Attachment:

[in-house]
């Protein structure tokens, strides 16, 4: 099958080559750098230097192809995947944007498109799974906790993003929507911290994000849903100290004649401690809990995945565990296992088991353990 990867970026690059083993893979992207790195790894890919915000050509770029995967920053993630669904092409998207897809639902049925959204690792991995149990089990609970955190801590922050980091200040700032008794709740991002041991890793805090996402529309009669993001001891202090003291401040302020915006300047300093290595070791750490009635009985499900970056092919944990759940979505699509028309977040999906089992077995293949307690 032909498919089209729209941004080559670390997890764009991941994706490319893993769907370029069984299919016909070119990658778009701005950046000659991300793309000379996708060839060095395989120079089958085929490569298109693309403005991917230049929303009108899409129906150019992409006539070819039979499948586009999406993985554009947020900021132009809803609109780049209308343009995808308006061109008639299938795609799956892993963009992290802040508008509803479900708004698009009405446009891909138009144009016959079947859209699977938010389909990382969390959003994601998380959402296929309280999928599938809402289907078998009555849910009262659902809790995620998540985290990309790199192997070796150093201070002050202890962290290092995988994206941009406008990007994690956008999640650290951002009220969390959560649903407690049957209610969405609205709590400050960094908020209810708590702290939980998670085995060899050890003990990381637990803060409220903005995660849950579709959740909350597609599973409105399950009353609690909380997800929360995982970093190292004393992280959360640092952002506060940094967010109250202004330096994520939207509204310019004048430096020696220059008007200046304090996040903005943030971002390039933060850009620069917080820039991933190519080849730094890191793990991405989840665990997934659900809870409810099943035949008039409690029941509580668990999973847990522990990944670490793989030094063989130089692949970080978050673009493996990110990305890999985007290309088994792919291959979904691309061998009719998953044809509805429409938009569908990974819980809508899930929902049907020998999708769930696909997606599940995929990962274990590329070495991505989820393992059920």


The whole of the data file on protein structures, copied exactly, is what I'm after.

[in-house]
């Protein structure tokens, strides 16, 4: 099958080559750098230097192809995947944007498109799974906790993003929507911290994000849903100290004649401690809990995945565990296992088991353990 990867970026690059083993893979992207790195790894890919915000050509770029995967920053993630669904092409998207897809639902049925959204690792991995149990089990609970955190801590922050980091200040700032008794709740991002041991890793805090996402529309009669993001001891202090003291401040302020915006300047300093290595070791750490009635009985499900970056092919944990759940979505699509028309977040999906089992077995293949307690 032909498919089209729209941004080559670390997890764009991941994706490319893993769907370029069984299919016909070119990658778009701005950046000659991300793309000379996708060839060095395989120079089958085929490569298109693309403005991917230049929303009108899409129906150019992409006539070819039979499948586009999406993985554009947020900021132009809803609109780049209308343009995808308006061109008639299938795609799956892993963009992290802040508008509803479900708004698009009405446009891909138009144009016959079947859209699977938010389909990382969390959003994601998380959402296929309280999928599938809402289907078998009555849910009262659902809790995620998540985290990309790199192997070796150093201070002050202890962290290092995988994206941009406008990007994690956008999640650290951002009220969390959560649903407690049957209610969405609205709590400050960094908020209810708590702290939980998670085995060899050890003990990381637990803060409220903005995660849950579709959740909350597609599973409105399950009353609690909380997800929360995982970093190292004393992280959360640092952002506060940094967010109250202004330096994520939207509204310019004048430096020696220059008007200046304090996040903005943030971002390039933060850009620069917080820039991933190519080849730094890191793990991405989840665990997934659900809870409810099943035949008039409690029941509580668990999973847990522990990944670490793989030094063989130089692949970080978050673009493996990110990305890999985007290309088994792919291959979904691309061998009719998953044809509805429409938009569908990974819980809508899930929902049907020998999708769930696909997606599940995929990962274990590329070495991505989820393992059920």